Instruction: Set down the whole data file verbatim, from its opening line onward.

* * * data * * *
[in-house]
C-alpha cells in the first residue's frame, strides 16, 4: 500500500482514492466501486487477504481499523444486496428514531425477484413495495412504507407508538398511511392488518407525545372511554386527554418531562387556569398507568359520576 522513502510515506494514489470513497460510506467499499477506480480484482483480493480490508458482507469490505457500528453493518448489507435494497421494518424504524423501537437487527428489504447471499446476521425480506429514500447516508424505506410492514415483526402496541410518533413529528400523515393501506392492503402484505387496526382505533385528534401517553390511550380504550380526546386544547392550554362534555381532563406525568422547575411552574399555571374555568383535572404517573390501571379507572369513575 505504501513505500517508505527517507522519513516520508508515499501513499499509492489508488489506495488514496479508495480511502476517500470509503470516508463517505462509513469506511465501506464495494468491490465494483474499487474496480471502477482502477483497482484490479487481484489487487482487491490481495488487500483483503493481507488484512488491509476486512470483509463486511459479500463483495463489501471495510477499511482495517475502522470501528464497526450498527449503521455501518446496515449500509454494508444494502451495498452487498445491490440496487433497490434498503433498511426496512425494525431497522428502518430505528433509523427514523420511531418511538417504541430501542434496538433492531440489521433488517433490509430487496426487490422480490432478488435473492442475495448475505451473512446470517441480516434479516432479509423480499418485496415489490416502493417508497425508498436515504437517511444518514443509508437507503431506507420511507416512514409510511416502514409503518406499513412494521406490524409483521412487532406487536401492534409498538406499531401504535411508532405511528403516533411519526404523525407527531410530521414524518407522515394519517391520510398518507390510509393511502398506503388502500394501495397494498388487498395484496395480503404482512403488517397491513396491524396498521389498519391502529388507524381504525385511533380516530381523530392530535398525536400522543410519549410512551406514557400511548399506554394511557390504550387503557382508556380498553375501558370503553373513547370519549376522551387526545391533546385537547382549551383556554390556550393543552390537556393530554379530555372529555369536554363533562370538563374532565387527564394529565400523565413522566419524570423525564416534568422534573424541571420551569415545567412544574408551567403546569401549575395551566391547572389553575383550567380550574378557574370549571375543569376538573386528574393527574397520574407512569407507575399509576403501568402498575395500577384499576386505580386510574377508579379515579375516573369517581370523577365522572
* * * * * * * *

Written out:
[in-house]
C-alpha cells in the first residue's frame, strides 16, 4: 500500500482514492466501486487477504481499523444486496428514531425477484413495495412504507407508538398511511392488518407525545372511554386527554418531562387556569398507568359520576 522513502510515506494514489470513497460510506467499499477506480480484482483480493480490508458482507469490505457500528453493518448489507435494497421494518424504524423501537437487527428489504447471499446476521425480506429514500447516508424505506410492514415483526402496541410518533413529528400523515393501506392492503402484505387496526382505533385528534401517553390511550380504550380526546386544547392550554362534555381532563406525568422547575411552574399555571374555568383535572404517573390501571379507572369513575 505504501513505500517508505527517507522519513516520508508515499501513499499509492489508488489506495488514496479508495480511502476517500470509503470516508463517505462509513469506511465501506464495494468491490465494483474499487474496480471502477482502477483497482484490479487481484489487487482487491490481495488487500483483503493481507488484512488491509476486512470483509463486511459479500463483495463489501471495510477499511482495517475502522470501528464497526450498527449503521455501518446496515449500509454494508444494502451495498452487498445491490440496487433497490434498503433498511426496512425494525431497522428502518430505528433509523427514523420511531418511538417504541430501542434496538433492531440489521433488517433490509430487496426487490422480490432478488435473492442475495448475505451473512446470517441480516434479516432479509423480499418485496415489490416502493417508497425508498436515504437517511444518514443509508437507503431506507420511507416512514409510511416502514409503518406499513412494521406490524409483521412487532406487536401492534409498538406499531401504535411508532405511528403516533411519526404523525407527531410530521414524518407522515394519517391520510398518507390510509393511502398506503388502500394501495397494498388487498395484496395480503404482512403488517397491513396491524396498521389498519391502529388507524381504525385511533380516530381523530392530535398525536400522543410519549410512551406514557400511548399506554394511557390504550387503557382508556380498553375501558370503553373513547370519549376522551387526545391533546385537547382549551383556554390556550393543552390537556393530554379530555372529555369536554363533562370538563374532565387527564394529565400523565413522566419524570423525564416534568422534573424541571420551569415545567412544574408551567403546569401549575395551566391547572389553575383550567380550574378557574370549571375543569376538573386528574393527574397520574407512569407507575399509576403501568402498575395500577384499576386505580386510574377508579379515579375516573369517581370523577365522572